Album Review: David Ramirez – Fables

Album Review: David Ramirez – Fables

David Ramirez is rock n’ roll via Texas. He’s a little bit western and a whole lot of grit. His music is soulful, restorative, and will make you listen closely. He sings of hard times, deep love, and the rigors of the music industry. More than anything, he’s one hell of a storyteller. Historian, therapist, bartender, barb, and poet, David Ramirez is, simply put, one of the best songwriters on the planet right now. Fables fits in nicely with Ramirez’s growing iconic discography.

“Communion” opens the record with a nice chill rock vibe. It gets listeners thinking about authenticity and faith. It helps get the wheels going in a direction that is both spiritually gripping and loaded with cultural commentary. The feeling of the song pulls the listener in with Ramirez’s unique, gritty vocal while the electric guitars sooth you into a feeling that the adventure has begun.

“Harder to Lie” is definitely a David Ramirez song. The way he transitions from his high to low registers and vice versa is perfectly him. “But if you’re asking me now to tell you the truth, it’s getting harder and harder to lie to you.” This might be one of my favorite love song lines ever. It’s not what he’s saying that matters, it’s what he’s not saying. Right? It’s this sort of way of admitting that someone makes you better than you really are. For some of us, this resonates to the absolute core. To boot, the pedal steel is pretty majestic.

The following “New Way of Living” feels like folk music from the 1960s. Ramirez channels a bit of Neil Young’s lonesome, fractured vocal tone on this one. “Maybe it’s time to move on… maybe it’s time for a change. A new way of living, a new way to bring home the bacon.” I sure hope this is conjecture and not really about Ramirez’s career. “Blue collar artists” and “white collar entitlement” is a great juxtaposition. There are sure people like this in the music industry, but I sincerely, deeply hope he’s not talking about himself.

“Between a rock and a hard place, whether I like it or not I’m digging my grave. Friends ask me why I choose to stay between a rock and hard place.” What an intro! It’s a sort of song that shows the depth of a person, looking back on important parts of life. It really is the first Ramirez song I’ve heard that channels that ethos that “Shoeboxes” had in his earlier work. Maybe it’s the instrumentation, but it really seems to work. The line about “pushing me to trade my guilt for grace” is one of my favorites on the album. This is the David Ramirez we love, sad though it is.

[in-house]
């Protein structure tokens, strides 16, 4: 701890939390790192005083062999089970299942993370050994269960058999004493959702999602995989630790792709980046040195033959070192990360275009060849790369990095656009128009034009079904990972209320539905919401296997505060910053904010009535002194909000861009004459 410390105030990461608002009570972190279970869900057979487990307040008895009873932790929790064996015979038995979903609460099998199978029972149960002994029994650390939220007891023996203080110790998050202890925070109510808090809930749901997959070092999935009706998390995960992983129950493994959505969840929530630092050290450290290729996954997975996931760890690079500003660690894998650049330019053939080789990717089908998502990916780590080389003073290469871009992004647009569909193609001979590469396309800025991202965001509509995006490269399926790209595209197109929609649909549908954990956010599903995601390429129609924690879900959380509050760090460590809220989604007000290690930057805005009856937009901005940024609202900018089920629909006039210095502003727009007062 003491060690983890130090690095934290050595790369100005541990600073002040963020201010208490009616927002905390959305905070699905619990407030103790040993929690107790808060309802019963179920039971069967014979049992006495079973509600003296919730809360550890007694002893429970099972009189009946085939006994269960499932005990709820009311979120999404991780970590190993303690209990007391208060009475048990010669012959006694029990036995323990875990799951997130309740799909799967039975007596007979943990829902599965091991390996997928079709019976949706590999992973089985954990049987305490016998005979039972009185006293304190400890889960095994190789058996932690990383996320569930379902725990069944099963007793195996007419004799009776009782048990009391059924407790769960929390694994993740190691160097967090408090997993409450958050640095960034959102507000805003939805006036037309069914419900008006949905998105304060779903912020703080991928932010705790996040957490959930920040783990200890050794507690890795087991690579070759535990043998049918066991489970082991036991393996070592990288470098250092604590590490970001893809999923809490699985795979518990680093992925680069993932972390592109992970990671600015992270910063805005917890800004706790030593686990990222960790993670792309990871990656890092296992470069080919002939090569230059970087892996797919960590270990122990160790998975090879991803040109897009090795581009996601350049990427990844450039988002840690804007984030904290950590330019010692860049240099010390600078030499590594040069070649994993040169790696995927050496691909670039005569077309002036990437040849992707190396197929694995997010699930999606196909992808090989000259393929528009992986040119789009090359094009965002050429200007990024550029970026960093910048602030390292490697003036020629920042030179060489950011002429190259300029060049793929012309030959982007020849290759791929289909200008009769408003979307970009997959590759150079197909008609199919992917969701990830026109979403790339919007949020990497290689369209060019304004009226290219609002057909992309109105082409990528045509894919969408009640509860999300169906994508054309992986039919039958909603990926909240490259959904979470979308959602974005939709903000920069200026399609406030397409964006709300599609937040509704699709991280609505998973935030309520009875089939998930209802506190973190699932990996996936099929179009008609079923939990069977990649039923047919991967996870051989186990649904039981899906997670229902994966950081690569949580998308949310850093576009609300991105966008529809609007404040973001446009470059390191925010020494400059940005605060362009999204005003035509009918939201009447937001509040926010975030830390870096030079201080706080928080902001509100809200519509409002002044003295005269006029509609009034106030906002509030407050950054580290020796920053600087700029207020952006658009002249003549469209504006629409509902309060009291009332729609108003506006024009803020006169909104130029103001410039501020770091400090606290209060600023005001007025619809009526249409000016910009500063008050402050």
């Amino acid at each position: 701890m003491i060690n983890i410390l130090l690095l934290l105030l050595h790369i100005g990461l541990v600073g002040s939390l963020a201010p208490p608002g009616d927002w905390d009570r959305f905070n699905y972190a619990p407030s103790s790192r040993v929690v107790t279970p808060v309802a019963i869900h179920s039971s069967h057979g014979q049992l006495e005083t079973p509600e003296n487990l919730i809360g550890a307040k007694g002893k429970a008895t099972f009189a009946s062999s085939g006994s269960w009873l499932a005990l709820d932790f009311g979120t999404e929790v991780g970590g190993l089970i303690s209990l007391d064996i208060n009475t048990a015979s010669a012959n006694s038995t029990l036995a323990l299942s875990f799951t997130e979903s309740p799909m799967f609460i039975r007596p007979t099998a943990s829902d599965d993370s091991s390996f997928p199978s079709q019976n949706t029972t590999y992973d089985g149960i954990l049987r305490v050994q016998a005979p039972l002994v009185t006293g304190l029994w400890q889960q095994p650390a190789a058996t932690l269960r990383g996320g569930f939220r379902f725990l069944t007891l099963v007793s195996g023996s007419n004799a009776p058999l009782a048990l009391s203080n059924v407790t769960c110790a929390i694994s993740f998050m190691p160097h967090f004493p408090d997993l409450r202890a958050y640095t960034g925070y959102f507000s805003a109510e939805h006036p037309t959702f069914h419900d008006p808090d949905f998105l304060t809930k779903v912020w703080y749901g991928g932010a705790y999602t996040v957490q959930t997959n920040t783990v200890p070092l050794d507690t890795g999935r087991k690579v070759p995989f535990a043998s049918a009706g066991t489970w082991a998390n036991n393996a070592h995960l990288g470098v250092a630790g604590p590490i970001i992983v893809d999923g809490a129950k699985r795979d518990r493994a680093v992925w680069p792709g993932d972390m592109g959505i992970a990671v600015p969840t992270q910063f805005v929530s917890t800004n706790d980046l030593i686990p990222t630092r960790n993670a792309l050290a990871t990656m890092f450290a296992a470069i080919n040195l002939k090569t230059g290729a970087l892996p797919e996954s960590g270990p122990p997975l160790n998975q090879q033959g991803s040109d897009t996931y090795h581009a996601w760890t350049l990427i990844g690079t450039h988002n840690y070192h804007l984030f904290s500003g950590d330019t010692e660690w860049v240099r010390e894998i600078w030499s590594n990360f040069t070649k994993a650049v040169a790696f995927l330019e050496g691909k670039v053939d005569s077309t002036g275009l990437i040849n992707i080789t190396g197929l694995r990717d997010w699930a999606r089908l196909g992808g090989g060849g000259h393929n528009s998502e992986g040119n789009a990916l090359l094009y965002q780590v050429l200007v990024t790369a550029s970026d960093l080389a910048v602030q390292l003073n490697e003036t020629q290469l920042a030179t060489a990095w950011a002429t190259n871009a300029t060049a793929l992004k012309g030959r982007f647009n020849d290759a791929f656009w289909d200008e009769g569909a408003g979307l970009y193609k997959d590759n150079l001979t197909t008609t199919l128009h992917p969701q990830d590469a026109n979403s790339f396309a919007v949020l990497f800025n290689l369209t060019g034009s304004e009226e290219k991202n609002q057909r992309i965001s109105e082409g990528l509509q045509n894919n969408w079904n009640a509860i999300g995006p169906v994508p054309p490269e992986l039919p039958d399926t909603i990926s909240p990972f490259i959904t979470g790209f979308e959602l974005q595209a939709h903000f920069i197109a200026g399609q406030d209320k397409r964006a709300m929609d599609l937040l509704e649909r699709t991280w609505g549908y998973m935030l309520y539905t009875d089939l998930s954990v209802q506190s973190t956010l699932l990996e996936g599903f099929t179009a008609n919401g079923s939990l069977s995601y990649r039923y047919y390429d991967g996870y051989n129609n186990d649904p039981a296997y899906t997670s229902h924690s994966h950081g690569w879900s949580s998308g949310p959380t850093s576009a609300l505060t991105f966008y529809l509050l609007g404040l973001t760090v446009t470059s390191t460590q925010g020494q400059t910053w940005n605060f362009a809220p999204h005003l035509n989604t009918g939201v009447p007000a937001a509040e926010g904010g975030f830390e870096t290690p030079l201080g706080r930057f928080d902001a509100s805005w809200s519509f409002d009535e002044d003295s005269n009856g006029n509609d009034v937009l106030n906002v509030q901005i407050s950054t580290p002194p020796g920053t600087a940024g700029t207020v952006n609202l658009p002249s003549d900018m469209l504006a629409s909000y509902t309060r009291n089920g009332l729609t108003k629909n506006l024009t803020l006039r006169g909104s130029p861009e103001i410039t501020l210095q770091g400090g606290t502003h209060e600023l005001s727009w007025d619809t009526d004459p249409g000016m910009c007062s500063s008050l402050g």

“On Your Side” is about love. Well, more realistically, it’s about the complications of love. The minimalist instrumentation at the beginning and emotive troubadour style is perfect. As the reassuring, “I am on your side” lyric emerges with full band sound, listeners can’t help but feel that Ramirez means what he says. It’s hopeful and profoundly redemptive. It’s a breath of fresh air, as if he’s asking his love to take him seriously and trust him.

The tracks “How Do You Get ‘Em Back” and “Wild Bones” both pack a powerful message. The former talks about how love can be a life defining (even “ending”) moment. It has a kind of epic feel to it as the percussion drives home a reverb-laden rock sound. Although “Wild Bones” is slower, it fills a similarly fervent message. It’s clear that Ramirez is seeking restoration in relationships in both cases. “How did you not see I have a wild mess in me?” It sounds like the kind of thing a rocker with many regrets might write. It sounds perfect for that late set, few too many drinks in, “been there” track.

“That Ain’t Love” must have been tracked in the 70s. It’s been sitting on a hidden vinyl somewhere. It’s a track about life on the road, “off to the next city.” But really, hidden in the midst of a nice classic rock jam is a message about redemption. Do you move around from city to city, taking advantage of people, or do you stay and invest in people? “You only pick up the pieces you want… that ain’t love at all.” Ramirez is the kind of writer who can call out something like this and have it feel real and raw. Each carefully-crafted line is drawing on the emotion of being hurt by someone and it conjures real emotion.

The last two tracks “Hold On” and “Ball and Chain” couldn’t be more different. “Hold On” is hard driving, straight up rock. It’s an encouraging song, “keep marching as if the end’s in sight.” It’s a great anthem to for a workout mix or a road trip, but it also helps muster the courage to continue in the music industry. Then there’s “Ball and Chain,” a song that sounds like it could have been influenced by Noah Gundersen’s songwriting. Ramirez pulls out his Johnny Cash sound on this one. It’s a song for songwriters, “God bless the man behind the microphone. God damn that silver ball and chain.” Wow. It’s probably the best on the album, which is pretty amazing.

Where Ramirez’s last album had a lot of angst and frustration to it, this album Fables feels like it has two primary messages. First, it’s about joy in the midst of difficulty in relationships. The other is that the striving of the music industry is worth it, even if you sometimes feel like giving up. What thrills me about this album is that there are a few really great pure songs that will translate really well to live shows. Ramirez is such an awesome songwriter, there’s no reason to wash out his songs in over production. This album has just the right balance as to use the band to highlight the messages of the songs. It’s a start-to-finish love-to-listen record. It’s hard to pick a “single” on this one and that’s exactly the point. This is a fresh take on the old school of songwriting. Bravo.

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